The source and destination fibre channel devices are preferably storage arrays. The source storage array exports source LUNs for use by the host(s). Each source LUN has a source LUN name and source LUN number. The destination storage array exports destination LUNs for use by the hosts, each destination LUN having a destination LUN name and a destination LUN number. The logic for exchanging further includes logic for exchanging the source LUN names with the destination LUN names so that the source LUNs have the destination LUN names and the destination LUNs have the source LUN names. The destination LUNs thus appear to the host(s) as the source LUNs.

The source and destination arrays preferably include source and destination port and LUN translation tables, for use in exchanging the source and destination port and LUN names. Source and LUN translation tables are enabled by source and LUN controllers via a handshake protocol.

The invention causes the names of the array ports and the names of LUNs for a source and destination storage array to be exchanged so that the destination array now appears to the hosts as the source array. This enables host communication with the devices to continue uninterrupted, thereby eliminating application downtime for an array upgrade or replacement.

BRIEF DESCRIPTION OF THE DRAWINGS

In order to facilitate a fuller understanding of the present invention, reference is now made to the appended drawings. These drawings should not be construed as limiting the present invention, but are intended to be exemplary only.

FIG. 1 is a representation of a storage area network and hosts. The storage area network includes multiple Fibre Channel arrays coupled to a Fibre Channel fabric.

FIG. 2 is a representation of the storage area network of FIG. 1, showing two hosts, the fabric, and two storage arrays in more detail.

FIG. 3 is a representation of a name server database table resident in the fabric.

FIG. 4 is a representation of the mapping of LUNs to a group of disks.

FIG. 5 is a flow diagram representing the high level process of the invention.

FIG. 6 is a representation of the system of FIG. 2, emphasizing port names and IDs and LUN names and numbers.

FIG. 7 is a representation of the system of FIG. 6 in which the invention has been employed to exchange port names and LUN names and numbers between arrays.

FIG. 8 is a representation of a name server database table before the name and number exchange between the arrays.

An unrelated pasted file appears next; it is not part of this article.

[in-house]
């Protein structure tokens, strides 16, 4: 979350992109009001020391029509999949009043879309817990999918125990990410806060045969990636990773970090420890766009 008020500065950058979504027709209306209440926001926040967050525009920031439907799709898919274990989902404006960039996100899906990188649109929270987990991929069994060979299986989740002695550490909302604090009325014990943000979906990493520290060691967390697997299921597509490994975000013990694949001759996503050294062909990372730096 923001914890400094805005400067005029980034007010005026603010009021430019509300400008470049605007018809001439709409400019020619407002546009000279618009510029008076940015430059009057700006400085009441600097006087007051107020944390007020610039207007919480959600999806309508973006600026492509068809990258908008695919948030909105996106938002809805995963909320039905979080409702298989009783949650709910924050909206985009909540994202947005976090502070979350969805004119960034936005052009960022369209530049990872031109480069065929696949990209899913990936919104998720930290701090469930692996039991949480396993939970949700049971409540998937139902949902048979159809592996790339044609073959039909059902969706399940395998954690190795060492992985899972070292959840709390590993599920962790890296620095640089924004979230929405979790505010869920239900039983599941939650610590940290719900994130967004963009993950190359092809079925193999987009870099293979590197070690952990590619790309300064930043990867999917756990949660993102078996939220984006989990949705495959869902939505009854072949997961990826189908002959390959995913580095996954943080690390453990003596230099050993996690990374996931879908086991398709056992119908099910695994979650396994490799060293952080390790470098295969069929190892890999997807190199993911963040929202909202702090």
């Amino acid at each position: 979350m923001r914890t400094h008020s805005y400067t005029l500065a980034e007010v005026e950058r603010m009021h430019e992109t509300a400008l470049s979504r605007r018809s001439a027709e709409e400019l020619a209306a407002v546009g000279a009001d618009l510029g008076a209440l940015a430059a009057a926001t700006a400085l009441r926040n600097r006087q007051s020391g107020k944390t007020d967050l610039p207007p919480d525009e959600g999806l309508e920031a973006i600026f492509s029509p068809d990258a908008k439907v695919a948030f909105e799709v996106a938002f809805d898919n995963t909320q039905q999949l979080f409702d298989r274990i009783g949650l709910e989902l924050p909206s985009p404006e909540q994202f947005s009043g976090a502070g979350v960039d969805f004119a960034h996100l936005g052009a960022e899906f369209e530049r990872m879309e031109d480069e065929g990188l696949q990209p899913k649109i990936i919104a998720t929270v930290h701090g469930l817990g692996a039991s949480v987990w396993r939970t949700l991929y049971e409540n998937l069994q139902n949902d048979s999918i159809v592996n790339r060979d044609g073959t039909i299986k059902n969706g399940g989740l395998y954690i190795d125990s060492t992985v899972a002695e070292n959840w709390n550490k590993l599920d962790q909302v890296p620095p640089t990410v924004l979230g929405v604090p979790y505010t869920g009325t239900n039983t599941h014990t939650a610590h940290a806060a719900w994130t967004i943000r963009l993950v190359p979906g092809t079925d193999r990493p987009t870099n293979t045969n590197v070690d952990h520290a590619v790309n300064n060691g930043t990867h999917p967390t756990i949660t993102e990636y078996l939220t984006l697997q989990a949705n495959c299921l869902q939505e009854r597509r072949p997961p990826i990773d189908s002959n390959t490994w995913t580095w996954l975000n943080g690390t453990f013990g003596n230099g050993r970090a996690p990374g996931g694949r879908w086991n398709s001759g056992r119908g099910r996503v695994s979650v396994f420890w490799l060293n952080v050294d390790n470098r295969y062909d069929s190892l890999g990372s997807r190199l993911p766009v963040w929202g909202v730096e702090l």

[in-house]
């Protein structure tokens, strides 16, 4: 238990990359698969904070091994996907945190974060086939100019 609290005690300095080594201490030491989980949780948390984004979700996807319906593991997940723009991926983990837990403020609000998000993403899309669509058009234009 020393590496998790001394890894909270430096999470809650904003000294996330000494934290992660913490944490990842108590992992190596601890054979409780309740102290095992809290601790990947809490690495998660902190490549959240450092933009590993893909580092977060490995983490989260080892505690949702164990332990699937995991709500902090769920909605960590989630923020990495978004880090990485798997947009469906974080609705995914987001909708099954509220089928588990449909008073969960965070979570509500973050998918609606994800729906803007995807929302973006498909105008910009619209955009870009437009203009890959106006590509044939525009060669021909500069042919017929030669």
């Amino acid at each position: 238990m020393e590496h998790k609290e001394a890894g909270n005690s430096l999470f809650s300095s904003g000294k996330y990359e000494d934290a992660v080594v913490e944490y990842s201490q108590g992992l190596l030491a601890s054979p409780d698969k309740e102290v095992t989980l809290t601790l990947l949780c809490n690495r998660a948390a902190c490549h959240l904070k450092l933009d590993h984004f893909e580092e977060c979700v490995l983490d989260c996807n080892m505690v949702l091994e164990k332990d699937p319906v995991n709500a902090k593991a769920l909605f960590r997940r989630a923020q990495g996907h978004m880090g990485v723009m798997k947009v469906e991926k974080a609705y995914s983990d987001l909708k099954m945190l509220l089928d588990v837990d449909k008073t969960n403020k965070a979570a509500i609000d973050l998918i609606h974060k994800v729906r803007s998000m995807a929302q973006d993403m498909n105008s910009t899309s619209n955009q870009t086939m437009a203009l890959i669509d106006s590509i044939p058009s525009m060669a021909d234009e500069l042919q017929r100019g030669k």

FIG. 9 is a representation of a name server database table after the name and number exchange between the arrays.

FIG. 10 is a representation of a LUN table before the LUN names are exchanged between the arrays.

FIG. 11 is a representation of a LUN table after the LUN names are exchanged between the arrays.

FIG. 12 is a representation of the system of FIG. 6, further showing the source and destination controllers and the translation tables.

FIG. 13 is a flow diagram of the general operation of the controllers 82 and 84 in combination.

FIG. 14 is a flow diagram of the operation of the source array and controller.

FIG. 15 is an example of a port name translation table in the source array.

FIG. 16 is an example of a LUN name translation table in the source array.

FIG. 17 is an example of a LUN number translation table in the source array.

FIG. 18 is a flow diagram of the operation of the destination array and controller.

FIG. 19 is an example of a port name translation table in the destination array.

FIG. 20 is an example of a LUN name translation table in the destination array.

FIG. 21 is an example of a LUN number translation table in the destination array.

FIG. 22 is a representation of the system of FIG. 12 after the port and LUN names have been exchanged between the arrays.

DETAILED DESCRIPTION OF EXEMPLARY EMBODIMENTS

In FIG. 1 there is shown a functional block diagram of an exemplary storage area network 10 in which the invention can be implemented. The storage area network 10 employs a Fibre Channel fabric topology. Fibre Channel is a high speed serial transport used in storage systems. It is described in a series of standards that can be found at X3T9.3 Task Group of ANSI: Fibre Channel Physical and Signaling Interface (FC-PH), Rev. 4.2 Oct. 8, 1993. Hosts 12, shown individually as 12 a, 12 b, and 12 c are coupled to a Fibre Channel “fabric” in the storage system, herein shown as a switch 14. Storage arrays 16, shown individually as 16 a-d, are also coupled to the switch 14. The hosts 12 communicate with any of the arrays 16 via a cross-point Fibre Channel connection through the switch 14.